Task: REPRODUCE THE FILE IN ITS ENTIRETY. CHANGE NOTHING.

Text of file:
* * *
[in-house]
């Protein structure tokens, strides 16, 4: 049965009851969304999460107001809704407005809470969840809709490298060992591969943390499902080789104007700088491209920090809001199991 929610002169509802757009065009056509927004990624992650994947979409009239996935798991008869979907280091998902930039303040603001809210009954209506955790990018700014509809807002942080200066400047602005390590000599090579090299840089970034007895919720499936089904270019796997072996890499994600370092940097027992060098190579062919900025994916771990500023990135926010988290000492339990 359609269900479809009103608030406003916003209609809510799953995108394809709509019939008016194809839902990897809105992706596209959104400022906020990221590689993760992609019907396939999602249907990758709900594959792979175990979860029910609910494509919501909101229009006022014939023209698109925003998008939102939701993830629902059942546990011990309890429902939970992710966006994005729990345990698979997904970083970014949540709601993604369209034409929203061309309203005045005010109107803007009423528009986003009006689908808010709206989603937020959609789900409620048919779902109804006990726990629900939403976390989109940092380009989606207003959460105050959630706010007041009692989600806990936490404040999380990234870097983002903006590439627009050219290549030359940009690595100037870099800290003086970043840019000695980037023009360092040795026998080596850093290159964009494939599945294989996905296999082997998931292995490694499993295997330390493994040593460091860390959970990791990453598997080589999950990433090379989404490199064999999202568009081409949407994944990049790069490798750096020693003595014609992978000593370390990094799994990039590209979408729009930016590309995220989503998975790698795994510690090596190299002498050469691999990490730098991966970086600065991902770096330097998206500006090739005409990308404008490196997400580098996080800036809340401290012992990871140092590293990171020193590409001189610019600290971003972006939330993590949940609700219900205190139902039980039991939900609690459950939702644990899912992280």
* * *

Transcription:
[in-house]
């Protein structure tokens, strides 16, 4: 049965009851969304999460107001809704407005809470969840809709490298060992591969943390499902080789104007700088491209920090809001199991 929610002169509802757009065009056509927004990624992650994947979409009239996935798991008869979907280091998902930039303040603001809210009954209506955790990018700014509809807002942080200066400047602005390590000599090579090299840089970034007895919720499936089904270019796997072996890499994600370092940097027992060098190579062919900025994916771990500023990135926010988290000492339990 359609269900479809009103608030406003916003209609809510799953995108394809709509019939008016194809839902990897809105992706596209959104400022906020990221590689993760992609019907396939999602249907990758709900594959792979175990979860029910609910494509919501909101229009006022014939023209698109925003998008939102939701993830629902059942546990011990309890429902939970992710966006994005729990345990698979997904970083970014949540709601993604369209034409929203061309309203005045005010109107803007009423528009986003009006689908808010709206989603937020959609789900409620048919779902109804006990726990629900939403976390989109940092380009989606207003959460105050959630706010007041009692989600806990936490404040999380990234870097983002903006590439627009050219290549030359940009690595100037870099800290003086970043840019000695980037023009360092040795026998080596850093290159964009494939599945294989996905296999082997998931292995490694499993295997330390493994040593460091860390959970990791990453598997080589999950990433090379989404490199064999999202568009081409949407994944990049790069490798750096020693003595014609992978000593370390990094799994990039590209979408729009930016590309995220989503998975790698795994510690090596190299002498050469691999990490730098991966970086600065991902770096330097998206500006090739005409990308404008490196997400580098996080800036809340401290012992990871140092590293990171020193590409001189610019600290971003972006939330993590949940609700219900205190139902039980039991939900609690459950939702644990899912992280």